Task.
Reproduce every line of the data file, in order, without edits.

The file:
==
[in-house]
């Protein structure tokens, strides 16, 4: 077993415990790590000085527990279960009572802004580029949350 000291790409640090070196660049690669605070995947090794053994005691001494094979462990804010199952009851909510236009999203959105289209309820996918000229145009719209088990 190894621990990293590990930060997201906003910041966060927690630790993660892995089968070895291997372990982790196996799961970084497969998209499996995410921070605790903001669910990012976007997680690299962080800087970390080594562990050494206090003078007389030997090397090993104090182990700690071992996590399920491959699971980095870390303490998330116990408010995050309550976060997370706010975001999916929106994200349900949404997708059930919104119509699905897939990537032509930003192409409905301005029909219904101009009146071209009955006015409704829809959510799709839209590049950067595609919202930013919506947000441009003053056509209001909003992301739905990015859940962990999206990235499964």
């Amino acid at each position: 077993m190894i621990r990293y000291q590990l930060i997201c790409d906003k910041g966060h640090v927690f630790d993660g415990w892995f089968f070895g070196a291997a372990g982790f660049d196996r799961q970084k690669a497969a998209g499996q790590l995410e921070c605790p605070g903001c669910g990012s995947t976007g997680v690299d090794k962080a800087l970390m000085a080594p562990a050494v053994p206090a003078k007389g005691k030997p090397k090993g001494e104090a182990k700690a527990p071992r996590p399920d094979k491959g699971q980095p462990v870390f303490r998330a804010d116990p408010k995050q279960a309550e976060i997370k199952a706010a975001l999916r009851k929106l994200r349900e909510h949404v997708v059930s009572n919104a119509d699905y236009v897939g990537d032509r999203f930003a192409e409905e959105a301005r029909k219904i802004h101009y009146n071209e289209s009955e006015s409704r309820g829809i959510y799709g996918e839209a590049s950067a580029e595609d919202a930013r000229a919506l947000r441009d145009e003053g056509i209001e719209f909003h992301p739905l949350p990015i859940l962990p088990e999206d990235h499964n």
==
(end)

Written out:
[in-house]
């Protein structure tokens, strides 16, 4: 077993415990790590000085527990279960009572802004580029949350 000291790409640090070196660049690669605070995947090794053994005691001494094979462990804010199952009851909510236009999203959105289209309820996918000229145009719209088990 190894621990990293590990930060997201906003910041966060927690630790993660892995089968070895291997372990982790196996799961970084497969998209499996995410921070605790903001669910990012976007997680690299962080800087970390080594562990050494206090003078007389030997090397090993104090182990700690071992996590399920491959699971980095870390303490998330116990408010995050309550976060997370706010975001999916929106994200349900949404997708059930919104119509699905897939990537032509930003192409409905301005029909219904101009009146071209009955006015409704829809959510799709839209590049950067595609919202930013919506947000441009003053056509209001909003992301739905990015859940962990999206990235499964």
């Amino acid at each position: 077993m190894i621990r990293y000291q590990l930060i997201c790409d906003k910041g966060h640090v927690f630790d993660g415990w892995f089968f070895g070196a291997a372990g982790f660049d196996r799961q970084k690669a497969a998209g499996q790590l995410e921070c605790p605070g903001c669910g990012s995947t976007g997680v690299d090794k962080a800087l970390m000085a080594p562990a050494v053994p206090a003078k007389g005691k030997p090397k090993g001494e104090a182990k700690a527990p071992r996590p399920d094979k491959g699971q980095p462990v870390f303490r998330a804010d116990p408010k995050q279960a309550e976060i997370k199952a706010a975001l999916r009851k929106l994200r349900e909510h949404v997708v059930s009572n919104a119509d699905y236009v897939g990537d032509r999203f930003a192409e409905e959105a301005r029909k219904i802004h101009y009146n071209e289209s009955e006015s409704r309820g829809i959510y799709g996918e839209a590049s950067a580029e595609d919202a930013r000229a919506l947000r441009d145009e003053g056509i209001e719209f909003h992301p739905l949350p990015i859940l962990p088990e999206d990235h499964n």